The petition to sack Kay Burley has gathered support after Ofcom confirmed that it has received in excess of 1,100 complaints about the broadcaster's interview with Nick Varney.
Varney, who is chief of Merlin Entertainment, which owns Alton Towers, was grilled by Burley after a crash at the theme park that left 16 people injured.
The petition on Change.org states that the interview was "awful" and that Burley was "rude" on the Sky News programme.
At the time of writing, the petition was just 50 people shy of the 35,000 target.
The petition posits the argument that Burley should be sacked.
It reads: "This interviewing is an embarrassment to Sky News, she was rude and patronising not giving him chance to explain and when he did get chance to explain she continued to dismiss his comments and further trying to damage the company thinking that she was clever.
"She also tried to get him to give highly confidential private information on the casualties. He didn't try to shift responsibility he knew enormously what this event did, shut the park and is fully investigating the incident working with authorities.
"What happened at Alton Towers was awful and it shouldn't have happened but what happened at your Sky studio was awful too and shouldn't of happened, now you need to put this right, act professional like the CEO did, issue an apology and sack Kay Burley."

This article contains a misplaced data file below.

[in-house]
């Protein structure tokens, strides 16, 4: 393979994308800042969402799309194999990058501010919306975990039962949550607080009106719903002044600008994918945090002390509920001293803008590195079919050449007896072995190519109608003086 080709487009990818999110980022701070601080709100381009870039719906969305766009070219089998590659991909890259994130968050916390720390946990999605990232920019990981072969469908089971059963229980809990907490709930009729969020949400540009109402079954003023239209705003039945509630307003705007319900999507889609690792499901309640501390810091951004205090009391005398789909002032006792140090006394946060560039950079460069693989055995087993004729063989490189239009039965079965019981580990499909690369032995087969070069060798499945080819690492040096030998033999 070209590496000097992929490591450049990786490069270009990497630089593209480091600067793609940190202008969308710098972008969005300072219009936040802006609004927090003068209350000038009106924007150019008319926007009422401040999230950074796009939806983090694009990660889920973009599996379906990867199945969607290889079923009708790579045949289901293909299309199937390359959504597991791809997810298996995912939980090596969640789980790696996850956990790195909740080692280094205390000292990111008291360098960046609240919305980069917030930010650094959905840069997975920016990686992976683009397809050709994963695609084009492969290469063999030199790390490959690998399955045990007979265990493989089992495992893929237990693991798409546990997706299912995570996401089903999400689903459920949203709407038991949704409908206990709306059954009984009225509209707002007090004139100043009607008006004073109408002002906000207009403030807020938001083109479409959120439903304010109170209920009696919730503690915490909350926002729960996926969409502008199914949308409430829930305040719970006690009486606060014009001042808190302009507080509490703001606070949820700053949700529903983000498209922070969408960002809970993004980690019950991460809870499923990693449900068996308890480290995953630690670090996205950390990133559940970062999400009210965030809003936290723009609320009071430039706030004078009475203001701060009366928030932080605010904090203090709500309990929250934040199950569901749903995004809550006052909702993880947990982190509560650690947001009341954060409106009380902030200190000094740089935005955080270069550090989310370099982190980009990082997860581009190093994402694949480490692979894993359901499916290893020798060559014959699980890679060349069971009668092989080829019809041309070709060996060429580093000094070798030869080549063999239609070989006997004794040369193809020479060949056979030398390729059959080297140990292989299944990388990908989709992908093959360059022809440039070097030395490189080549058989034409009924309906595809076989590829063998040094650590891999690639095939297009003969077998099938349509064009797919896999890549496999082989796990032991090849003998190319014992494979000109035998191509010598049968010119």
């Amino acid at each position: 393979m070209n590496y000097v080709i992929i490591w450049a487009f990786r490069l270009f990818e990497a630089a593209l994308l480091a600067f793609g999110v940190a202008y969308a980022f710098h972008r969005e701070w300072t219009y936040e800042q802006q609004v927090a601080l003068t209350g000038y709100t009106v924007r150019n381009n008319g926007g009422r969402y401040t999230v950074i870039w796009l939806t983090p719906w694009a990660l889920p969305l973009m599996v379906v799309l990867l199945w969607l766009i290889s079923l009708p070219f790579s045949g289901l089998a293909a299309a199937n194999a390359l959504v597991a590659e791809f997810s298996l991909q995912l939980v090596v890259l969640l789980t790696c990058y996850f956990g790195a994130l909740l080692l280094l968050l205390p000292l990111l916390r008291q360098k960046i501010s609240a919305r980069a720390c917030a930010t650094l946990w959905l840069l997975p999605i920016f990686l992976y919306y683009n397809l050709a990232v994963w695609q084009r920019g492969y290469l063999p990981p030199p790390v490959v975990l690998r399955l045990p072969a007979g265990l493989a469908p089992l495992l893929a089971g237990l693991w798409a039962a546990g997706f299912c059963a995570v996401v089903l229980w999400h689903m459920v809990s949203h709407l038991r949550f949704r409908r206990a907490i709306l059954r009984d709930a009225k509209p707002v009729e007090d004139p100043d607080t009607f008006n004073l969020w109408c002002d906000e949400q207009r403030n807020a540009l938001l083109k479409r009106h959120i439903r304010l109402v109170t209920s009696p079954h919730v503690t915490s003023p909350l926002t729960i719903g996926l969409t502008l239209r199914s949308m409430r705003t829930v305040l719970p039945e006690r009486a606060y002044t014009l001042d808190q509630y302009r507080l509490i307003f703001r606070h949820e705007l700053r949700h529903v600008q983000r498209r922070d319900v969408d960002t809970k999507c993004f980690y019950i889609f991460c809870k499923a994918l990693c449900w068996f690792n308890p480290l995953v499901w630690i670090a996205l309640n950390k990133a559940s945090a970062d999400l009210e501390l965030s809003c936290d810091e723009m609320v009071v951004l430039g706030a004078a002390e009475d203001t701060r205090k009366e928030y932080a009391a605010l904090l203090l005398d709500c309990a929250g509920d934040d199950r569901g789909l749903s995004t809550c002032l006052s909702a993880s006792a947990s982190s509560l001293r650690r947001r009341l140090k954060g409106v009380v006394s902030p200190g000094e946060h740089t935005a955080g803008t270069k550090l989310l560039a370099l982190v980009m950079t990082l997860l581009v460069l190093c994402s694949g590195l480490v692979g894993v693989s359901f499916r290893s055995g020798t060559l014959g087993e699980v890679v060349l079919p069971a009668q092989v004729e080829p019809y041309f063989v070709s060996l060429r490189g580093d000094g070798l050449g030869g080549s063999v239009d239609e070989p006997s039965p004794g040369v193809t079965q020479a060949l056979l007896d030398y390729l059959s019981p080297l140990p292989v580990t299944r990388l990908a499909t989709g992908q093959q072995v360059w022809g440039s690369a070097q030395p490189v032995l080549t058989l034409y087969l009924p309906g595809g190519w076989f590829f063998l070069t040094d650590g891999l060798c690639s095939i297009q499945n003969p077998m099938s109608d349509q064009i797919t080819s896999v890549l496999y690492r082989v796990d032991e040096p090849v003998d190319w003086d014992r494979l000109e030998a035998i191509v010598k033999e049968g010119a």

The crash at Alton Towers on 2 June meant customer Leah Washington, 17, subsequently had her leg amputated above the knee.
Burley was criticised for what some believed to be her aggressive interview style when talking to Varney.
"People were seriously injured, and there are suggestions that someone's lost a limb as a result of what happened at Alton Towers," she said. "Has somebody lost a limb on that ride?"
When Varney said that Merlin Entertainment was "deeply sorry" for the accident, Burley responded saying that she was "sure [the family] are not interested in your sympathy at this stage."
Ofcom confirmed that it had received 1,162 complaints about the interview. The media watchdog will assess the complaints before deciding whether to launch an investigation.
In March, 131 complaints were sent to Ofcom regarding a perceived "bias" against Ed Miliband following the leaders' debates.Reuse content